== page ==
Dr Nakhle highlighted the importance of the topic while stressing on the fact that there is no universal approach to achieving this transition since each country has its own prerequisites and priorities.
With regard to the current situation of the energy markets, what she finds most interesting is the rise in prices of fossil fuels in a relatively short period of time. Whether it’s oil, natural gas, or coal, we’ve seen levels recently that we haven’t seen for years. But we must be diligent with the use of expressions such as ‘energy crisis’.
The price of oil has far outperformed the levels seen before the pandemic and even the levels we saw in 2014 for WTI and 2018 for Brent. Perhaps for oil what is interesting is not the price level (because we saw much higher prices in 2011 until the summer of 2014) but rather it is the duration that the barrel has taken to surpass the levels recorded before the crisis. Historically, it took between three and five years for the price of oil to surpass pre-crisis levels. Today, although the market and the world economy have suffered a crisis like no other, the price of oil has taken almost a year to return to pre-crisis levels. And this is the consequence of the great effort of OPEC+.
In this respect, Dr Nakhle does not believe that a crisis in the oil market is present (as for natural gas). For example, the price of a barrel of oil has increased by 40% since January 2021; whereas the price of natural gas in Europe (TTF – the reference index ‘spot price’ in the Netherlands) has increased by more than 400% during the same period. The rise in natural gas prices has been caused by several converging events at the same time: some are linked to the pandemic, other factors are related to time (the winter of 2020-2021 in Europe was very long and very cold). But there are also factors which are the manifestation of developments that began several years ago (such as the globalisation of the markets through Liquified Natural Gas-LNG) and the resulting competition between markets that were once independent, especially Asia and Europe. And of course there is the Russian factor – a combination of geopolitics and business strategy to show that the ‘spot pricing’ that is the result of the globalisation of gas markets does not ensure energy security.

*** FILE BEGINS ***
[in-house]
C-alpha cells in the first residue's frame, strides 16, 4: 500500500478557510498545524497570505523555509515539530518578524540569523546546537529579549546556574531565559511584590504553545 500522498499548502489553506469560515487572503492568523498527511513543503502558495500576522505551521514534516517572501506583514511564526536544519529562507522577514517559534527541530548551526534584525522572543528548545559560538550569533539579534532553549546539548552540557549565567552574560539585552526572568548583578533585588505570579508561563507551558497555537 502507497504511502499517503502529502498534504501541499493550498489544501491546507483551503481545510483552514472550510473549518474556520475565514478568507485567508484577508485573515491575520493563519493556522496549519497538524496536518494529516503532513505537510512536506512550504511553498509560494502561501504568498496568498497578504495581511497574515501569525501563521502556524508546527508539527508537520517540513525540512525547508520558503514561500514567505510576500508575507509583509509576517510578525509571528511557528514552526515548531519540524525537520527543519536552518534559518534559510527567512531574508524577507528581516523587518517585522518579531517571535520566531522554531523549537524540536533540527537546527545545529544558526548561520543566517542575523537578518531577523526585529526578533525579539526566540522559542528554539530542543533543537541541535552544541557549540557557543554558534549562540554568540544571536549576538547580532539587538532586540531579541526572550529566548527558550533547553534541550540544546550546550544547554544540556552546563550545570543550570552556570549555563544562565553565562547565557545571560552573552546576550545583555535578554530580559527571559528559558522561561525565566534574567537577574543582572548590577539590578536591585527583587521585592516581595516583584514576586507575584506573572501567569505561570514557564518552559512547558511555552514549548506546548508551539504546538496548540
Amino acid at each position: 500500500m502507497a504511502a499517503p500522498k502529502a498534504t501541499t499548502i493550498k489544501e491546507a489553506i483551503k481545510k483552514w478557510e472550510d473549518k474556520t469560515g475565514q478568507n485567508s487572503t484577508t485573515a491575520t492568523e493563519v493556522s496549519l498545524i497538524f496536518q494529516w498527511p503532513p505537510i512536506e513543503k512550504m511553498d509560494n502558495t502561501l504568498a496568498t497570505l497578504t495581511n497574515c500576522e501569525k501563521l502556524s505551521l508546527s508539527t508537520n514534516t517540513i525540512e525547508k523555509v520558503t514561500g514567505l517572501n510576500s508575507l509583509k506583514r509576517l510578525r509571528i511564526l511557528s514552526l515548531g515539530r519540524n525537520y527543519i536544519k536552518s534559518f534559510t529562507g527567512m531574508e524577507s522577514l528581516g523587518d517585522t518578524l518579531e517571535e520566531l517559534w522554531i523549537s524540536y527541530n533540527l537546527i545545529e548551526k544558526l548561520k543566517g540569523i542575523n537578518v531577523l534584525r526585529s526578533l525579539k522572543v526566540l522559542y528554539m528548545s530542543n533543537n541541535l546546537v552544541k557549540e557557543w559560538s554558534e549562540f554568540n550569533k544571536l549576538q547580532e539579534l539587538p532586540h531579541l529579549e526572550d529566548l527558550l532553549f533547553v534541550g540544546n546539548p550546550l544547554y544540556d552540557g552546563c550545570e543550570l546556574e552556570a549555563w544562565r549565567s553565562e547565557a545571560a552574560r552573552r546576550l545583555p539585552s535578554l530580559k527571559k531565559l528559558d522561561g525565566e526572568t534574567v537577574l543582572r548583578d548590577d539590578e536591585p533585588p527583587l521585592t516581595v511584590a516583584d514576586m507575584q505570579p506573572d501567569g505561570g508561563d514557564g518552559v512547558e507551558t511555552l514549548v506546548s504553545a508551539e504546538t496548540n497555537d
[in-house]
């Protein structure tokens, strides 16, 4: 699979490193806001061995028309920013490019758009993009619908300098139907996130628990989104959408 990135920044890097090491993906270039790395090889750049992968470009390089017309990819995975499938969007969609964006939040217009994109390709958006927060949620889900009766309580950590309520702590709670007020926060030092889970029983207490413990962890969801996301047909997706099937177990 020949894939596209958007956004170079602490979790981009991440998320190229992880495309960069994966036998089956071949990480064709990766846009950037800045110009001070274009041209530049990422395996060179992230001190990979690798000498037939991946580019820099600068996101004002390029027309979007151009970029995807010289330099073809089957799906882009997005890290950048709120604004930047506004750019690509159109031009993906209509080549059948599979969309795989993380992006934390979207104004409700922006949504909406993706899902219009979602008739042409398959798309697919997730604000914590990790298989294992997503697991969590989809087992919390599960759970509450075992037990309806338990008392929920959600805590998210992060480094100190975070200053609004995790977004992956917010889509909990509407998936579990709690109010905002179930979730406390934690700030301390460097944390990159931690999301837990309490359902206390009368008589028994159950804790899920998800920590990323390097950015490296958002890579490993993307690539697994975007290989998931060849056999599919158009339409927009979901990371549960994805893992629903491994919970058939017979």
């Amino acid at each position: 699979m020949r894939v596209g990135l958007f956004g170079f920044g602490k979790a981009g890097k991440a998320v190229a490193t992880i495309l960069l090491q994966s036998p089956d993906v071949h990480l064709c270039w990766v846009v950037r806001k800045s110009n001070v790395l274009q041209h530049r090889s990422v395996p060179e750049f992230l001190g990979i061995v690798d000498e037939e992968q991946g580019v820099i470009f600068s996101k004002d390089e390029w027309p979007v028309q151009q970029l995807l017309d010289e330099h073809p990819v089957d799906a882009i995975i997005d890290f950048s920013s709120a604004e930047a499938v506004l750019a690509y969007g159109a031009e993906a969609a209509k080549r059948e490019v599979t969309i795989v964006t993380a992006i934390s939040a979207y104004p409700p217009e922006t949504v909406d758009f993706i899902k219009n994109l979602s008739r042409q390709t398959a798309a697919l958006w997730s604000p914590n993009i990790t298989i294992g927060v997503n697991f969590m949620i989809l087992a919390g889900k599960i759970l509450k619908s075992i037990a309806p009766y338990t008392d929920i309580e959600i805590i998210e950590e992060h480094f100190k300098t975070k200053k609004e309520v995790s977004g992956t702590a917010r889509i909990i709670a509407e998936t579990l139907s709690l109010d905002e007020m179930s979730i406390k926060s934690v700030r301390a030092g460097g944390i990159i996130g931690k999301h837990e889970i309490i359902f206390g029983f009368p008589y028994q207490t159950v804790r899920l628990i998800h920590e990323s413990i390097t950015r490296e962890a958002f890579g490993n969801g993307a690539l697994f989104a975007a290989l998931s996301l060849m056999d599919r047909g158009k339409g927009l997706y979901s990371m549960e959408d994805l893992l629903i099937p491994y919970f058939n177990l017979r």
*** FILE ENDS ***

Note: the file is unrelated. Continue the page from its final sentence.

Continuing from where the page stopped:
In the past two centuries, the world has seen at least two important energy transitions and for each one a different reason:
- The first is the transition from traditional fuels (e.g. wood) to coal was facilitated by a major industrial transformation – ‘The Industrial Revolution’.
- The second is the transition from coal dominance to oil dominance and that was facilitated by the advantage that oil had over coal as price and availability.
Today, the transition from the dominance of fossil fuels to that of renewable and nuclear energies is driven by changes in preferences. And that is why it depends largely on the role of the government and in particular the price of the carbon to accelerate it. The major hurdle, however, is in putting a fairly high price on carbon which has been a very sensitive subject for politicians all over the world including in Europe and the US.
The example of electricity also supports the fact that the energy transition may take longer than many hope for. In the past 35 years, the share of fossil fuels, especially coal, in the primary electricity mix has hardly changed. Under existing technological constraints, the energy transition should be more about integration rather than substitution.
Dr Nakhle was joined by Dr Robert M. Cutler, Senior Research Fellow & Director, Energy Security Program at NATO Association of Canada.
Watch the discussion (in French):
“European gas crunch: Calm before the storm?“, Dr Carole Nakhle, Dec 2021
“European gas crisis – the new normal“, Dr Carole Nakhle, Nov 2021
“Oil markets: What crisis?“, Dr Carole Nakhle, Nov 2021
“An Energy Crisis Like No Other“, Lord Howell, Oct 2021
“Trying to grasp the geopolitics of the energy transition“, Dr Carole Nakhle, Sep 2021
“The energy transition: Some inconvenient truths“, Dr Carole Nakhle, Jul 2021